Not downplaying their head start, its a fair war for the market by Tesla and anyone else. Some huge $ have been thrown around for the cost of batteries. If 80kWh is 80 X US$100 thats chicken feed. Especially when an ICE engine is very expensive. That would indicate a lot of gain in price parity, and that's the main issue for people and climate change benefits


kingdragonfly
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  #2434038 7-Mar-2020 08:39
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This has a RHD model, unlike the California only model, so could be used in NZ easily.

Next-generation Fiat 500: *Not* the Same As It Ever Was

TheTruthAboutCars.com by Steph Willems on March 4, 2020

...The Fiat 500e promises far greater range to go with its retro looks and park-anywhere footprint. Fiat claims a range of [320 KM, about the distance from Auckland to New Plymouth].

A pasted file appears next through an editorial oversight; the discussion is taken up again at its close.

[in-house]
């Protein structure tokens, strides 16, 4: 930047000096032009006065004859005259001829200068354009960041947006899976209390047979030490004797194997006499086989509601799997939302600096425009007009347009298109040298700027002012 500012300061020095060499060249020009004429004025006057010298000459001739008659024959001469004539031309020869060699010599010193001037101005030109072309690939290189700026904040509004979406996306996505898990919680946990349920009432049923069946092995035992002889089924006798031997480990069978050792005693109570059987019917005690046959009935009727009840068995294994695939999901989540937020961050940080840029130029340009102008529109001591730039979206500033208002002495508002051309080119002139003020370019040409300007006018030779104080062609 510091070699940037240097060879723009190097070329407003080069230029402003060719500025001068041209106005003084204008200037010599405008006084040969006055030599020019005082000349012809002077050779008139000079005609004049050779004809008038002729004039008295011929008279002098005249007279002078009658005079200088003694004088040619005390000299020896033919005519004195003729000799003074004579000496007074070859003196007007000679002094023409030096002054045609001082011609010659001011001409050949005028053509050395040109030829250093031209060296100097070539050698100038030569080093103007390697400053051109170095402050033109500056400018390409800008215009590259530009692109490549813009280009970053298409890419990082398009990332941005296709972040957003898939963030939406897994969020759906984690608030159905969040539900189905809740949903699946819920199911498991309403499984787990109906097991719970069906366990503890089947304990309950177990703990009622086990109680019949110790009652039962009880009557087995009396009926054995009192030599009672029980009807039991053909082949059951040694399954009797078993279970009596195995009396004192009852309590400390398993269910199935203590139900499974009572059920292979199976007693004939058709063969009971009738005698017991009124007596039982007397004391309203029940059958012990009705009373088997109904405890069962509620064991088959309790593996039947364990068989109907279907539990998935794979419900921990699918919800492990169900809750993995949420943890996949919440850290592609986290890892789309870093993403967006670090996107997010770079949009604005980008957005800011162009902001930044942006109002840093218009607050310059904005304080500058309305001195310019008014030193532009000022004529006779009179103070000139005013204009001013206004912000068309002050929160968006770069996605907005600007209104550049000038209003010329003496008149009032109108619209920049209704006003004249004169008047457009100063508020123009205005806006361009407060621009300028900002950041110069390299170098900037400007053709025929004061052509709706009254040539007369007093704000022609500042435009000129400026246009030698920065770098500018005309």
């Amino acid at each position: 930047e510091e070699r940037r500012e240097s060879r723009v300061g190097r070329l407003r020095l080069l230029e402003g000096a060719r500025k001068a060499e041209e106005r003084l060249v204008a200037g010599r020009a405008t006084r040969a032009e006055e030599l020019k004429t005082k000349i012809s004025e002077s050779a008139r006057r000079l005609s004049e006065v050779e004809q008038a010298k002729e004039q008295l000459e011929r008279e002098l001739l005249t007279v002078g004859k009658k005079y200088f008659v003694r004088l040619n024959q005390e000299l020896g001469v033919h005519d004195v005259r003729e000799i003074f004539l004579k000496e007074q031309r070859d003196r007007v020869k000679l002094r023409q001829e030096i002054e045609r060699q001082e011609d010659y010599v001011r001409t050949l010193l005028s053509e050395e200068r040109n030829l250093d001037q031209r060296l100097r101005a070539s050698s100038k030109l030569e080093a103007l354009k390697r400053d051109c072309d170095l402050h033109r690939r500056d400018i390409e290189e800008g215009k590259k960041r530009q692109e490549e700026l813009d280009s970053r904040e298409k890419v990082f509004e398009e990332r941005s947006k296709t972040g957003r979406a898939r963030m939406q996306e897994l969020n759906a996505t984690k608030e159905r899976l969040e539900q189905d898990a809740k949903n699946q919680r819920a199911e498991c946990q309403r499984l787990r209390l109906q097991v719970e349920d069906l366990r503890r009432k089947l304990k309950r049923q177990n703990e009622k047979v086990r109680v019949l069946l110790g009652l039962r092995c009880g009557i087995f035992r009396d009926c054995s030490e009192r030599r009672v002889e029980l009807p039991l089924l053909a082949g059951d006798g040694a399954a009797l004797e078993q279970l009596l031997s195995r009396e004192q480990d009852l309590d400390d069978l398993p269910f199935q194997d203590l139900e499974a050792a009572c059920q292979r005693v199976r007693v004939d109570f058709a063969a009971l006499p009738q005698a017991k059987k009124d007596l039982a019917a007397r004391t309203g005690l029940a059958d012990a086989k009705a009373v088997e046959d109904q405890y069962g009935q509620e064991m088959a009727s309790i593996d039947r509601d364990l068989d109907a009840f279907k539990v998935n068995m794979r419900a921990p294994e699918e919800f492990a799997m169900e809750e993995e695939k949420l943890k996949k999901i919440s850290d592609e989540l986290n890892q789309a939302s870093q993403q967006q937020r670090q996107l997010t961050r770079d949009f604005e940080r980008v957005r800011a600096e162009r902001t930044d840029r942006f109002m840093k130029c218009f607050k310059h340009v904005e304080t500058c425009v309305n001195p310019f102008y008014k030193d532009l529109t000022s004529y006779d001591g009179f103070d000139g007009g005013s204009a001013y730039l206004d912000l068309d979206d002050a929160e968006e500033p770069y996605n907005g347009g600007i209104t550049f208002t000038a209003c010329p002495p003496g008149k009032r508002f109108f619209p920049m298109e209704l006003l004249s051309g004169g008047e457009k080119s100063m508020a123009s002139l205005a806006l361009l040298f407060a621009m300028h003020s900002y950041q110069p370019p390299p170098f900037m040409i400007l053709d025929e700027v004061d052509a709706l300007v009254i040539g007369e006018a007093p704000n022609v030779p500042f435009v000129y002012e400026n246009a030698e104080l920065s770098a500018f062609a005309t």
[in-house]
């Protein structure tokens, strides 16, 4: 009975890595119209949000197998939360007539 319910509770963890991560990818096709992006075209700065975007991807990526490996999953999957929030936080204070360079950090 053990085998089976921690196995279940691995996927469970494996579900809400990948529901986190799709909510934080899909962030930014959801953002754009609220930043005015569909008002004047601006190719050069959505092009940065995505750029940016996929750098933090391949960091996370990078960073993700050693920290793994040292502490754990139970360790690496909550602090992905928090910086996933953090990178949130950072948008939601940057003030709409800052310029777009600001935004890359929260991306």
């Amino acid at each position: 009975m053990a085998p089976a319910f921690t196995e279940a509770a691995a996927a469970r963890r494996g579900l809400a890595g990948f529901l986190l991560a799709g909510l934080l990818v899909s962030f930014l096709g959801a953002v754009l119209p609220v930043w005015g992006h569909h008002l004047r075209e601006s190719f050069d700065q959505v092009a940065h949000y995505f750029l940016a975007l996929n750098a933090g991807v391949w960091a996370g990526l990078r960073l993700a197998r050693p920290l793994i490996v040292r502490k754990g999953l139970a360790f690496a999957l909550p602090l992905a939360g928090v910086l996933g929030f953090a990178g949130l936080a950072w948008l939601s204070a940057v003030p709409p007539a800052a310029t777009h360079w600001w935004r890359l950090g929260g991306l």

..It seems bumping up the model’s capacity to 42 kWh, something you can do when you’re not just retrofitting an existing ICE car, paid off. For a European city car, this sounds fine, and it’s topped off with an 85 kW charger system that can dump 50 KM into the “tank” in 5 minutes, assuming you find the right kind of hookup.

...To compensate for the additional weight, the model’s motor grows slightly to 87 kW (117 horsepower), affording a top speed of 150 KPH and a 0-100 kph time of 9 seconds. Overall, the next-gen 500 stretches an extra 2.4 inches front to back and side to side, with its wheelbase and height growing by eight-tenths of an inch.

...The new 500 boasts a 10.3-inch touchscreen, up-to-date Uconnect 5 infotainment system, and a host of driver-assist aids.